There are too many cooks today – three separate committees looking at tourism promotion and development apart from the institutions under the Tourism Act, in addition to several local and foreign consultants. The law has not helped either, having many gaps that need to be amended.

Removal of an official by the minister in charge is complex and inconsistent throughout the Act. For example Section 5 (6) of the Act pertaining to the affairs of SLTDA provides a removal mechanism. It says: “The Minister may, if it is expedient to do so, remove from office any member of the Authority other than the Director-General.”
However, in the section on the SLTPB, the law is silent on a removal mechanism. In the case of the SLTPB, any “member of the Bureau may resign from office by letter addressed to the Minister”. Thus, unlike the case of the SLTDA chairman’s post, the minister cannot remove a member of the SLTPB.

While ministers can be erratic (not sometimes, but most times) and dismiss people as and when they please, laws need to have a clear appointing and removal mechanism. The recent issues pertaining to the Central Bank Governor who cannot be removed, unless for reasons of insanity or misconduct, is a case in point. There is no provision for removal on the grounds of inefficiency or incompetence.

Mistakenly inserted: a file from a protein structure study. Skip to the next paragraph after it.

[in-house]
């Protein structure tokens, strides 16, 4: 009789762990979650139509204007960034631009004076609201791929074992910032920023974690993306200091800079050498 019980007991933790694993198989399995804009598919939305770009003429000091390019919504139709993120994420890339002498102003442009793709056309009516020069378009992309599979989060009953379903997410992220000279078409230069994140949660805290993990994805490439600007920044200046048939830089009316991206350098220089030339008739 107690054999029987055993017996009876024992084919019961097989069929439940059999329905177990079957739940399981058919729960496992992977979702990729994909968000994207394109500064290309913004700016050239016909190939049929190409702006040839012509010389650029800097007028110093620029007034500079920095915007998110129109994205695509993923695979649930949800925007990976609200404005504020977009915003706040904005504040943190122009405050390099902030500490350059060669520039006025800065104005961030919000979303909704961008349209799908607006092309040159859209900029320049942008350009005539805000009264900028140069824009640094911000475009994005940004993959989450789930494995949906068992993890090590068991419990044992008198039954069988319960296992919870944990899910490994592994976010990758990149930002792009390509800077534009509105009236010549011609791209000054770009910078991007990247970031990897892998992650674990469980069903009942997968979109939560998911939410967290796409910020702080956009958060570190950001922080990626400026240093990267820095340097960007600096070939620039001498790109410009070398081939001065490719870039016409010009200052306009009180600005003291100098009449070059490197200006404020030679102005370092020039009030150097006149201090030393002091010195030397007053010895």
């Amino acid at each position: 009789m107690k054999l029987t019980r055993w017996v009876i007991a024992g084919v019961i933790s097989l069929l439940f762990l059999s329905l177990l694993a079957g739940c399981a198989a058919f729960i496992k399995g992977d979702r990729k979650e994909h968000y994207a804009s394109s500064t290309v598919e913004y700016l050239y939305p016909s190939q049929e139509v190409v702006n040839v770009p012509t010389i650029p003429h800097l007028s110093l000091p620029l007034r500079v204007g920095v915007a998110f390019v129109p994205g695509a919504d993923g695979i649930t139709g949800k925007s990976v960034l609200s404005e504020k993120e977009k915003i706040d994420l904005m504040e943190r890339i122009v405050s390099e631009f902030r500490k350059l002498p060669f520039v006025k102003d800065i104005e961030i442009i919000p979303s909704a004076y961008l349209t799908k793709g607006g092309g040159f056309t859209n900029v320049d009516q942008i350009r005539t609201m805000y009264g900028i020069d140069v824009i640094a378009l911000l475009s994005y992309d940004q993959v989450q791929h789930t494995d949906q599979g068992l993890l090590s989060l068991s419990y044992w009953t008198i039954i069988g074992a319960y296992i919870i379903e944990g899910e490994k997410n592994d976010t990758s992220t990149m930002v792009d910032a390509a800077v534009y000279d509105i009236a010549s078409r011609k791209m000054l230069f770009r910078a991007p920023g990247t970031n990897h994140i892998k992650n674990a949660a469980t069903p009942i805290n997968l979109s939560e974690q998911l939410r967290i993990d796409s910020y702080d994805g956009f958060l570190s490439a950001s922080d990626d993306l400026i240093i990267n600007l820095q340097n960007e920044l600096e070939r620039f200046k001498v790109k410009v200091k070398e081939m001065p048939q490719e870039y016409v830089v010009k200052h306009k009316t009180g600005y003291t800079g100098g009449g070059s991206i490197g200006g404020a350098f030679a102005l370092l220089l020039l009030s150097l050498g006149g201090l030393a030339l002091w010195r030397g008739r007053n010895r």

Tourism approvals go through very complex procedures. So much so that if a member of a tender or procurement committee cannot understand a proposal, he or she can raise objections and then it is back to the drawing board. “Mark my words, this promotion campaign will take months, maybe years to start,” said a tourism veteran familiar with current government procedures.

Firing Sri Lanka’s tourism chief came just as two powerful industry bodies in a joint statement on Monday welcomed the new campaign and urged that it be implemented without delay at a time when arrivals have slowed down, room stock has increased and regional competitors are upping their game. Reading between the lines of this statement, one got the impression that the industry feared ‘all hell to break loose’ and was pleading for sanity among stakeholders.

Short of a miracle, Sri Lanka’s tourism marketing promotion will again take a back seat while political manoeuvring takes precedence. That’s Sri Lanka for you, where the only thing certain is ‘uncertainty”.